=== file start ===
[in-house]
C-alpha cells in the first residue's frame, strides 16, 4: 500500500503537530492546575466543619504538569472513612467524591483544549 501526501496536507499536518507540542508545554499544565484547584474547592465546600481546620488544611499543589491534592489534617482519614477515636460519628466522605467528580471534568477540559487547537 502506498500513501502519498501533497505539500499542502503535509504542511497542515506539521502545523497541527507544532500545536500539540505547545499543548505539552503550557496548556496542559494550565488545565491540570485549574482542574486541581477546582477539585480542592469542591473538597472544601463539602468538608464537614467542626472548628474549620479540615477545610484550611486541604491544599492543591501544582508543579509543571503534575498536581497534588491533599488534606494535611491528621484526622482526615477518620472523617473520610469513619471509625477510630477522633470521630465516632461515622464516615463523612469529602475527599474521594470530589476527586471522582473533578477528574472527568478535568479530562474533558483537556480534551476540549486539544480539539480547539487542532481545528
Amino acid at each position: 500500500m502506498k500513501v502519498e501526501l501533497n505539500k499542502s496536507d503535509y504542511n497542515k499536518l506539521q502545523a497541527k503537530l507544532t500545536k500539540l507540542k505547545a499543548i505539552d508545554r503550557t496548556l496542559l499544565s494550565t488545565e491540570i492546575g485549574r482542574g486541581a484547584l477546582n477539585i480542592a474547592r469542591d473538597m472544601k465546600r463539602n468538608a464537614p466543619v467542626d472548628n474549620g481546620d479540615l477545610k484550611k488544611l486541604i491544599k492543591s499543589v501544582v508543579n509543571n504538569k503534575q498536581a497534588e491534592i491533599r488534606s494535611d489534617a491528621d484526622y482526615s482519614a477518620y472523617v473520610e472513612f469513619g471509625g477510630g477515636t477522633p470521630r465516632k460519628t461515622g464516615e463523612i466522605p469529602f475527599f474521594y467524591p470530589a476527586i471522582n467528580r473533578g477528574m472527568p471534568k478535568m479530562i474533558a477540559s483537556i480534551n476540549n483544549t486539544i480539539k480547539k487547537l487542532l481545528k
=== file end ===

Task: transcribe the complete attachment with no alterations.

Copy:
[in-house]
C-alpha cells in the first residue's frame, strides 16, 4: 500500500503537530492546575466543619504538569472513612467524591483544549 501526501496536507499536518507540542508545554499544565484547584474547592465546600481546620488544611499543589491534592489534617482519614477515636460519628466522605467528580471534568477540559487547537 502506498500513501502519498501533497505539500499542502503535509504542511497542515506539521502545523497541527507544532500545536500539540505547545499543548505539552503550557496548556496542559494550565488545565491540570485549574482542574486541581477546582477539585480542592469542591473538597472544601463539602468538608464537614467542626472548628474549620479540615477545610484550611486541604491544599492543591501544582508543579509543571503534575498536581497534588491533599488534606494535611491528621484526622482526615477518620472523617473520610469513619471509625477510630477522633470521630465516632461515622464516615463523612469529602475527599474521594470530589476527586471522582473533578477528574472527568478535568479530562474533558483537556480534551476540549486539544480539539480547539487542532481545528
Amino acid at each position: 500500500m502506498k500513501v502519498e501526501l501533497n505539500k499542502s496536507d503535509y504542511n497542515k499536518l506539521q502545523a497541527k503537530l507544532t500545536k500539540l507540542k505547545a499543548i505539552d508545554r503550557t496548556l496542559l499544565s494550565t488545565e491540570i492546575g485549574r482542574g486541581a484547584l477546582n477539585i480542592a474547592r469542591d473538597m472544601k465546600r463539602n468538608a464537614p466543619v467542626d472548628n474549620g481546620d479540615l477545610k484550611k488544611l486541604i491544599k492543591s499543589v501544582v508543579n509543571n504538569k503534575q498536581a497534588e491534592i491533599r488534606s494535611d489534617a491528621d484526622y482526615s482519614a477518620y472523617v473520610e472513612f469513619g471509625g477510630g477515636t477522633p470521630r465516632k460519628t461515622g464516615e463523612i466522605p469529602f475527599f474521594y467524591p470530589a476527586i471522582n467528580r473533578g477528574m472527568p471534568k478535568m479530562i474533558a477540559s483537556i480534551n476540549n483544549t486539544i480539539k480547539k487547537l487542532l481545528k